5. there will be a quick damaging reality check for the fringes (albeit that's a lot of people) and probably some bad fallout for them. Everyone who is credit card reliant and running balances who can actually make that doubled payment will be fine, b/c once that payment is made then it will free up a significant amount credit which will then get revolved again. For example instead of making the rent w/ a check, they just juggle the money so that they make the credit card payment w/ the rent check and then use the credit card to pay the rent.
  6. Xcept for the fact that these poor blokes who are stretched as it is have already 2X less disposable income due to hiked gas prices and now 2Y due to doubling of the credit card repayment rates. Expect discretionary consumer spending by the lower segment of the population of the US to fall. Why do you think that WMT broke through support at 43.75? No amount of juggling will change that.
  7. Dr Steph - you are correct. the poor blokes are the "fringes".

    the interesting thing is that many of those fringe people are not even "poor". they don't look, act , or spend "poor"
    how many of the people who are truly on the fringes of the credit treadmill is what I'm afraid of.

    Here is an example of this months change, using a stereotypical bad case: a maxed out person w/ 30,000 in cc , plus student loans, etc. and a 1,800 per month take home job (approx30/yr).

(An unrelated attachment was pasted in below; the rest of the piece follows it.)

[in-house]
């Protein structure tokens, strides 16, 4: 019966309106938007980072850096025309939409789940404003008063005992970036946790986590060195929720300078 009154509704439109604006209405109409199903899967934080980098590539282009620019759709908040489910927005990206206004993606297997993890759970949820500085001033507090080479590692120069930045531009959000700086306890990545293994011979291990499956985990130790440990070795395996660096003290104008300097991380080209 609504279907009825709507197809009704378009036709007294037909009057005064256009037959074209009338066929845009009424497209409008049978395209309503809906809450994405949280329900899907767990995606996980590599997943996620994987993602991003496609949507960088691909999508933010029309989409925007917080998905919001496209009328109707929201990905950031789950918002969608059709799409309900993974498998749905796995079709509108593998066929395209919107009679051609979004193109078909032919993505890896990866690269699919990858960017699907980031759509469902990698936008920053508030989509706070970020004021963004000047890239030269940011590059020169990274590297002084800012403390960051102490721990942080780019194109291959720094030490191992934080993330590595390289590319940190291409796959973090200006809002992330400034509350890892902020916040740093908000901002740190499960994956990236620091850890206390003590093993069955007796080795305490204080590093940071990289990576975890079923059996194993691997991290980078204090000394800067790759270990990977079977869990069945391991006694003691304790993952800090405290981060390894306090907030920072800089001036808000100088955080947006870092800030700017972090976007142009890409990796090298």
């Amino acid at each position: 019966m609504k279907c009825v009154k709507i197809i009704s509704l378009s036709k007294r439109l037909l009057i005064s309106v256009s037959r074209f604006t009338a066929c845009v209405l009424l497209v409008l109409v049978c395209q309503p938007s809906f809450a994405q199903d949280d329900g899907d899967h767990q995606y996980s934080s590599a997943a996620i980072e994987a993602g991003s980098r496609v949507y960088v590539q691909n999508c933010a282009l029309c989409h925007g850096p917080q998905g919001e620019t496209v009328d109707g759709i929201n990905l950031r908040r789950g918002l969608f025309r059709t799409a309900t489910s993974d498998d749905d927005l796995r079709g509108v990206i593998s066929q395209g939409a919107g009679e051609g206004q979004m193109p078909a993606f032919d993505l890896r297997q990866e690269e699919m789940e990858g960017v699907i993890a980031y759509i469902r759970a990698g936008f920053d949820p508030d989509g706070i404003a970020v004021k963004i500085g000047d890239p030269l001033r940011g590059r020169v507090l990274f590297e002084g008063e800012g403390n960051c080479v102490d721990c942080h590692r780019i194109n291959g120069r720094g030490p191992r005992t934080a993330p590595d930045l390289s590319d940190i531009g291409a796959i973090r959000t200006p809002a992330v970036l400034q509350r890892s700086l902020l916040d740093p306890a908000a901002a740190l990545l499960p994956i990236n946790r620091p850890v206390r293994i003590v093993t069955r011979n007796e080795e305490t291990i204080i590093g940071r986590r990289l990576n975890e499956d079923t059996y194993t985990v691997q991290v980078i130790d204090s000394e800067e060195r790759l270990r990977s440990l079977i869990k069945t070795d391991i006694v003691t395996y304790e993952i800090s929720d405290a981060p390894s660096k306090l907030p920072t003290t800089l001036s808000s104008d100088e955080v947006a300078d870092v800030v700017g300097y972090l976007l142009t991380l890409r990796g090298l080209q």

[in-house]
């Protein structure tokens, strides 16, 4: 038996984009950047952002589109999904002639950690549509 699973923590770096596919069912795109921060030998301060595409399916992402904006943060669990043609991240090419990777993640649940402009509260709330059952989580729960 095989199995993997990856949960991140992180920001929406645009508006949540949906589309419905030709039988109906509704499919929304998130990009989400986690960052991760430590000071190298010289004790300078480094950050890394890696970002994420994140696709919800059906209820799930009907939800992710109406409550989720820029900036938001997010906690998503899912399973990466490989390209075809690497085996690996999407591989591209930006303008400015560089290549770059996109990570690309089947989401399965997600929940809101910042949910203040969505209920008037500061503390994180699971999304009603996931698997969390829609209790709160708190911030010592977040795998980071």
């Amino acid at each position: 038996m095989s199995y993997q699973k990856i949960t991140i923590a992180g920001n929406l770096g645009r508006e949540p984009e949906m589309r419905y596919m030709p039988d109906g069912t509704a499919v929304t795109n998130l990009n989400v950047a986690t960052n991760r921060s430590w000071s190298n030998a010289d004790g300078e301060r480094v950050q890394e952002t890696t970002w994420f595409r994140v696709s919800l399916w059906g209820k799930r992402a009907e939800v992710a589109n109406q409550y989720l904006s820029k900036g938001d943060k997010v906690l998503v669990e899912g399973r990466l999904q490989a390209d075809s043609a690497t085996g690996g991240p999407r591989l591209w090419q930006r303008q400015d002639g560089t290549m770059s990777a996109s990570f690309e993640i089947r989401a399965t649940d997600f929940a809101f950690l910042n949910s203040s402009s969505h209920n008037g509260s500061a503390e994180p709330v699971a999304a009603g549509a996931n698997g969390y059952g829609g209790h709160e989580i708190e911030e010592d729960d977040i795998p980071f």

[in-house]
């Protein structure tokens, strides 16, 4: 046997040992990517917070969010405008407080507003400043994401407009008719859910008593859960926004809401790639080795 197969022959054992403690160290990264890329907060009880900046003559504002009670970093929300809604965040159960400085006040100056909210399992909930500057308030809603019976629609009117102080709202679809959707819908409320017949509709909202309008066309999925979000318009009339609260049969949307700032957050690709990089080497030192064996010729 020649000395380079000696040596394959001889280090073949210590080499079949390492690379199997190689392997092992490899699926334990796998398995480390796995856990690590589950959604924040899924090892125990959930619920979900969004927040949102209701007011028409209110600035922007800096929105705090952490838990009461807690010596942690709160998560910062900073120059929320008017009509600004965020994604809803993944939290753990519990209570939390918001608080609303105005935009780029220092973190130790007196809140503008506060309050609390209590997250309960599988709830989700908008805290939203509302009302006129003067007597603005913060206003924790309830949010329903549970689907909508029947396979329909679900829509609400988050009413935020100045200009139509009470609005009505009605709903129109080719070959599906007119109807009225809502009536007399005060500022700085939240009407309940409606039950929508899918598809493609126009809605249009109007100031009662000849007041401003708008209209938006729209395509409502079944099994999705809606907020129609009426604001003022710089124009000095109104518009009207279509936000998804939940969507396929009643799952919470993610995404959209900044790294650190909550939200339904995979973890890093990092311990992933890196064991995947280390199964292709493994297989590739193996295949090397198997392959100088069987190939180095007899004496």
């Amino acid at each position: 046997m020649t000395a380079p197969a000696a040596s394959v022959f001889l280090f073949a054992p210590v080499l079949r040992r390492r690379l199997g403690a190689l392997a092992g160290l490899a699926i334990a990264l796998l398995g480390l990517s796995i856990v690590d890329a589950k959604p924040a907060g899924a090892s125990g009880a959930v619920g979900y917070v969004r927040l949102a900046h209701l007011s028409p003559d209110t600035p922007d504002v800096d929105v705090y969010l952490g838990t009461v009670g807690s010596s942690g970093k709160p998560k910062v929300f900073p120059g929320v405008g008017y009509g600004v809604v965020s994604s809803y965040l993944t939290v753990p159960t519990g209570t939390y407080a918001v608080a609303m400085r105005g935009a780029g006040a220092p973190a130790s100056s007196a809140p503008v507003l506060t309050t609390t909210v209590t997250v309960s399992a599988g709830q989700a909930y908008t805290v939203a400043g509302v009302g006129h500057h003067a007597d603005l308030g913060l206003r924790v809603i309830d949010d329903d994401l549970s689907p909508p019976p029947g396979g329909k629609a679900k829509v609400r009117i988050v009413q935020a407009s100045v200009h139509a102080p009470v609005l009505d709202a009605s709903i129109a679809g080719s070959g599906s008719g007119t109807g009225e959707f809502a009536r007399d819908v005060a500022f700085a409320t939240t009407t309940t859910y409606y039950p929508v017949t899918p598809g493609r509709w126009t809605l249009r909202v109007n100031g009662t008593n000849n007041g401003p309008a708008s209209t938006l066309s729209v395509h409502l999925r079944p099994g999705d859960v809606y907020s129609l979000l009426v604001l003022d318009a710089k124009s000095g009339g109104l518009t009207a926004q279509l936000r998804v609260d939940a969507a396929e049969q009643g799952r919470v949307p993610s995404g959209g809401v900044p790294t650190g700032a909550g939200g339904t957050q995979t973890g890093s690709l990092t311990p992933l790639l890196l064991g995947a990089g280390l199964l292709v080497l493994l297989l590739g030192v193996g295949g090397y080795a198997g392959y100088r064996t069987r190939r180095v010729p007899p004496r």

sound pretty bad right?(I know someone like this that I am helping w/ the change over) and this person looks perfectly normal, professional, educated, etc.
    numbers are rough est.
    old law:
    30k in cc = 600/mo pmt. when month is done = 200 free credit line.

    New law:
    30k = 1200/mo payment. when month is done = 800 free credit line.

    The advice to her just to deal w/ the situation = use credit for just about everything! from rent to gas to food, car payments, etc.. She really has no choice. This per se, won't necissarily run her cards up, she will revolve faster though and be mindful of the ongoing balance.
    this person (and everyone else out there who can) need only juggle and change payment habits once in order to get through the revolving door. this might actually work out to be a good thing for her, b/c she has now become commited to understanding the credit cards and has a better way to keep track of where the money is going. Additionally this person is going to WMT more rather than Malls and Expensive Grocery stores. she is shopping for discounts and doing 2-for-1 frozen dinner deals instead of the being blind in the shopping process. All in all she is becoming a savy consumer b/c the credit card is a now a very uncomfortable size payment.

    Its pretty fair to say, the kind of person running big cc balances really wasn't going to pay it off over twenty years under current rules, and does NOT have to pay it off over 10 years under new rules they can just keep turning the debt over.

    "The quick and damaging reality" will be for the people who don't change quickly or are in much more over their head than my example above(which is pretty bad!). Again, I'm afraid of that shake out, its total BS like when they made credit card interest not tax deductible, - yup anyone recall it used to be deductible?! before my time though.

    For many they will simly be using credit cards more, for all the things they might normally use cash. example- small lunches, telephone bills, energy bills, rent, bar tabs, etc. these revolving credit users will simply revolve the credit faster.